A Ukrainian SU-25.
I'm waiting for the finger pointing to commence.

"The U.S. did it!"
"The Ukranians did it!"
"False Flag!"



edit on 15upppm by yuppa because: better picture



posted on Apr, 7 2015 @ 12:41 PM
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originally posted by: johnwick

originally posted by: hotel1

originally posted by: JIMC5499

originally posted by: hotel1
Keep an eye out for a US/UK/NATO sub turning up damaged somewhere. As we seem to be returning Cold War conditions this might be the first episode in a new series of what is known among the Sub-Surface fraternity as a "Crazy Ivan".


It would be a neat trick, since the sub that is on fire has been in dry dock for a few YEARS.


That would probably rule it out then. It might only be a matter of time before we start seeing C Is again, after all the post cold war sub surface command might not be quite so alert to the tactic.


The "crazy Ivan".

I am the only one that misses how a cold war spy could make anything happen in movies back in the 80s?



I think it was eventually discovered long after the event that it was a "Crazy Ivan" manoeuvre that sent the USS Scorpion to the sea bed.



posted on Apr, 7 2015 @ 01:05 PM
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a reply to: hotel1

Funny I thought that it was a thermal runaway on a torpedo battery that did it.



posted on Apr, 7 2015 @ 01:08 PM
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originally posted by: JIMC5499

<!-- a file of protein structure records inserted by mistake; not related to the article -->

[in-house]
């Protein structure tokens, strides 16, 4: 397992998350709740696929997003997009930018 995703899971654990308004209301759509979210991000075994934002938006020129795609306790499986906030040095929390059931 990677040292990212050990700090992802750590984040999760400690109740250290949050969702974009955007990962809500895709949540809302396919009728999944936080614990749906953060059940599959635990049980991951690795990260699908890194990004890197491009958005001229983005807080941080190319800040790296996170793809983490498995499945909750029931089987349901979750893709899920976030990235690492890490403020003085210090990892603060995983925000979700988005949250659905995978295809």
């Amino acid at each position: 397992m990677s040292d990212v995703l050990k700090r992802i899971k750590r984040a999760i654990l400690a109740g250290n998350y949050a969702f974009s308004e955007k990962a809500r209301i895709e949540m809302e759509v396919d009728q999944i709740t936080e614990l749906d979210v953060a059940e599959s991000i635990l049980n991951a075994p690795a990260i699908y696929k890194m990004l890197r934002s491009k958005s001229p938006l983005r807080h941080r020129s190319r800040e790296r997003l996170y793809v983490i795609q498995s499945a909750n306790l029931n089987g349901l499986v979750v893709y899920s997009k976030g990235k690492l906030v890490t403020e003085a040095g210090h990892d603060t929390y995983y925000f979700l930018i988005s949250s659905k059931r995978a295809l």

a reply to: hotel1

Funny I thought that it was a thermal runaway on a torpedo battery that did it.


If you say so



posted on Apr, 7 2015 @ 01:12 PM
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originally posted by: JIMC5499
a reply to: hotel1

Funny I thought that it was a thermal runaway on a torpedo battery that did it.


Why would those be mutually exclusive exactly?
Same with a welding accident.. Who knows who exactly are the welders??

There are many Russians working in and around sensitive areas in America I am sure.
edit on 7-4-2015 by KnightLight because: (no reason given)


(post by ReDskies removed for a manners violation)

posted on Apr, 7 2015 @ 04:36 PM
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a reply to: Hellas

Why is that tweet 16 Nov 2013. Wrong picture or wrong date? Just curios if it is in fact that sub which could explain why it's still in dry dock and the one burning actually might not be one in dry dock.

Ok edit to add that picture was not it.
News article here on the current one probably already posted.
Fire Erupts on Russian Nuclear Submarine
edit on 4/7/2015 by Connman because: as stated in post



posted on Apr, 7 2015 @ 05:34 PM
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originally posted by: JIMC5499
a reply to: hotel1

Maybe I spoke too soon.

Bang goes the no claims! Royal Navy nuclear submarine suffers £500,000 damage after 'hitting floating ice' while tracking Russian vessels


No worries Jack me old mate. I don't even know what questions to ask, never mind looking for an answer. I'm just glad we are on the same side. Two very powerful Navies that are old friends and cousins. if I was up against our two Navies, Your national might and the strength of the combined UK Commonwealth lead by the Royal Navy, then I would be very scared.

Kind regards
Your from British Cousins and Allies.
edit on 7-4-2015 by hotel1 because: (no reason given)